KernelRelocate() copies initialized global variables to RAM, and sets uninitialized global variables to zero.   KernelRelocate() is called from both the bootloader and the kernel.
If you are more familiar with writing applications that run within an Operating System (OS) then needing KernelRelocate() is different. When you run an application within an OS, initialization of global variables is automatically performed for the application by the OS. But, the bootloader and the kernel are the OS, so they must initialize global variables themselves.
The bootloader calls KernelRelocate() in BootloaderMain() if it uses BLCommon. Since KernelRelocate() isn’t called until BootloaderMain(), the code must not access the global variables until after BootloaderMain() calls kernel Relocate(). If the code reads a global variable prior to KernelRelocate() the data will be invalid, if the code writes to a global variable prior to KernelRelocate() the data will be lost when KernelRelocate() runs.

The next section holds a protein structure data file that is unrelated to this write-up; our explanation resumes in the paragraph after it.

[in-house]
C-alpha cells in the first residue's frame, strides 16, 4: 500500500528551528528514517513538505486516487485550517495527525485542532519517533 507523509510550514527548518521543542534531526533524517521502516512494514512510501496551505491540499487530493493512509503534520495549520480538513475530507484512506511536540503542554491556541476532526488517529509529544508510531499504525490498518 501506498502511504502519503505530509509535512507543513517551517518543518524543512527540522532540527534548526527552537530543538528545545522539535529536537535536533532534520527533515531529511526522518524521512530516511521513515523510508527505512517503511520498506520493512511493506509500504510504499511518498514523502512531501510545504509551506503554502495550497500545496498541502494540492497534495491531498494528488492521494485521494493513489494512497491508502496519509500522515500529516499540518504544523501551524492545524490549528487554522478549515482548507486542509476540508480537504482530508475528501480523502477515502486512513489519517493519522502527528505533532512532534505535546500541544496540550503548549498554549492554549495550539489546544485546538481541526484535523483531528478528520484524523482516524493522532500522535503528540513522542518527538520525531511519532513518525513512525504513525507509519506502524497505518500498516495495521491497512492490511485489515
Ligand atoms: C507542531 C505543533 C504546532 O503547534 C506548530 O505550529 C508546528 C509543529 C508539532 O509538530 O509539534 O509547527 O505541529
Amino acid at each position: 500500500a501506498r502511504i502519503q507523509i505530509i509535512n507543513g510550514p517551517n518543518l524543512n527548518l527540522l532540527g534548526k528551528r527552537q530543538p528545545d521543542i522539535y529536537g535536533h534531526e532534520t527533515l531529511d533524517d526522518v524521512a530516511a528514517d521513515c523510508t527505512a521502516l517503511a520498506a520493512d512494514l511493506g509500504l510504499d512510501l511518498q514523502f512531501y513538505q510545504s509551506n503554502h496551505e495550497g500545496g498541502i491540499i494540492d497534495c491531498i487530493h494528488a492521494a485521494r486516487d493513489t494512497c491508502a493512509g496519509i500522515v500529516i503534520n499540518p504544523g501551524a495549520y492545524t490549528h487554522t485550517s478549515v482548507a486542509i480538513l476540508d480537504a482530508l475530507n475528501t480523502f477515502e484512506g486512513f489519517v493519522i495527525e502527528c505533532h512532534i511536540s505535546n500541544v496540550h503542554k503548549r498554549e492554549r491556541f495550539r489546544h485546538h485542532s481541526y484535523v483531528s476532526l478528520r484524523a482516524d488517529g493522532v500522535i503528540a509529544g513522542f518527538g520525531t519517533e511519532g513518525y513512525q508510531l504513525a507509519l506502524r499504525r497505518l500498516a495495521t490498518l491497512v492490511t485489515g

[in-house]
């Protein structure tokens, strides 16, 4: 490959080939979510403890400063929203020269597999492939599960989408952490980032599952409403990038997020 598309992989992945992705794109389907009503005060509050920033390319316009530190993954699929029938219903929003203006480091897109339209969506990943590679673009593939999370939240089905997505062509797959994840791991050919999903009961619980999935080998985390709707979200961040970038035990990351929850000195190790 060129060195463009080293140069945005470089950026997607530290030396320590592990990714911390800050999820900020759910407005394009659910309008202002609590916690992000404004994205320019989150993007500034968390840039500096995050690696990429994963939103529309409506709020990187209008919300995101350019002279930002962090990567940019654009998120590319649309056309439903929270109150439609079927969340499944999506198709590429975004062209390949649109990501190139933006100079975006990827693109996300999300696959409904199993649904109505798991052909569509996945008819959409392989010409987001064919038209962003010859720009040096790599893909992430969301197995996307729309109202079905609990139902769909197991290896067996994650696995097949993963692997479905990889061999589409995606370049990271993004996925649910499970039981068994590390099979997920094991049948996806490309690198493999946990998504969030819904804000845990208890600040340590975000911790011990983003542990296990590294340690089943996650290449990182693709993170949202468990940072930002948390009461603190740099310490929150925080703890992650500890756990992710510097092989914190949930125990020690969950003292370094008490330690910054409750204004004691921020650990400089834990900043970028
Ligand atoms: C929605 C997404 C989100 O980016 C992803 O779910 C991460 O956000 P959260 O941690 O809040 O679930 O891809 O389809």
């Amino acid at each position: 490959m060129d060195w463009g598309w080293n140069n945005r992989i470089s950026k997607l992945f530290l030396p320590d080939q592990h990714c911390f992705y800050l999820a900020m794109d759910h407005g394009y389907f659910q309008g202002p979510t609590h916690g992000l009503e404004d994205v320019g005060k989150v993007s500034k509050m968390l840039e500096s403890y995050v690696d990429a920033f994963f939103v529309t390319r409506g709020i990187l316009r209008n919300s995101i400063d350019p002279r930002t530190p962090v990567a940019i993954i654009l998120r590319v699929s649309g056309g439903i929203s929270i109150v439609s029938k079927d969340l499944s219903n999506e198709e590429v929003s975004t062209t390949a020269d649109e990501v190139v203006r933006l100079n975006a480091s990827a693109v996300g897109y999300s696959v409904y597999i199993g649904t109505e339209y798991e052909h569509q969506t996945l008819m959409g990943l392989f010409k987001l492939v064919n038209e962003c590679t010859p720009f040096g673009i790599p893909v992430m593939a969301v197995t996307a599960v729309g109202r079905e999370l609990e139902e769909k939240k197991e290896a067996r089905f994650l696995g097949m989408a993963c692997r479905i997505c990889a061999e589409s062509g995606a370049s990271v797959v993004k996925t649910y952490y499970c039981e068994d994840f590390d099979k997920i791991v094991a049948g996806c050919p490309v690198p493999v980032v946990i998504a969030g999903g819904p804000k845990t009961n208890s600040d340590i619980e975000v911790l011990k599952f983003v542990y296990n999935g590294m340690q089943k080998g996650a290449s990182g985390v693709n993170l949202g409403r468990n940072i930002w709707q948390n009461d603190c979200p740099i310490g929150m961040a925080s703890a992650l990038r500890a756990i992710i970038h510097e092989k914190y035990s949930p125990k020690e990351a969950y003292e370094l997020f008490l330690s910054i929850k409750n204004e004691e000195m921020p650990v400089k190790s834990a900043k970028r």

Taking that a step further, if the initialized global variable is a pointer initialized with an address the bootloader could fail to run successfully. That means that if you make the mistake of dereferencing an initialized global pointer prior to calling KernelRelocate() you will probably need to get out a JTAG tool to reprogram the bootloader.
The kernel calls KernelRelocate() prior to calling functions in the OAL, so it is generally safe to access global variables from OAL code.
One question that comes up is why does KernelRelocate() need to be called in the bootloader if the bootloader is running in RAM? KernelRelocate() must be called to initialize global variables because while the data is within the bootloader, the initialization data cannot be accessed by the bootloader directly for a few reasons; first the code doesn’t assume that the data is in RAM (in some cases it isn’t in RAM), second the code is looking for the data in RAM and third the code is compiled and linked using the same tools as general applications are build with.
Copyright © 2009 – Bruce Eitman
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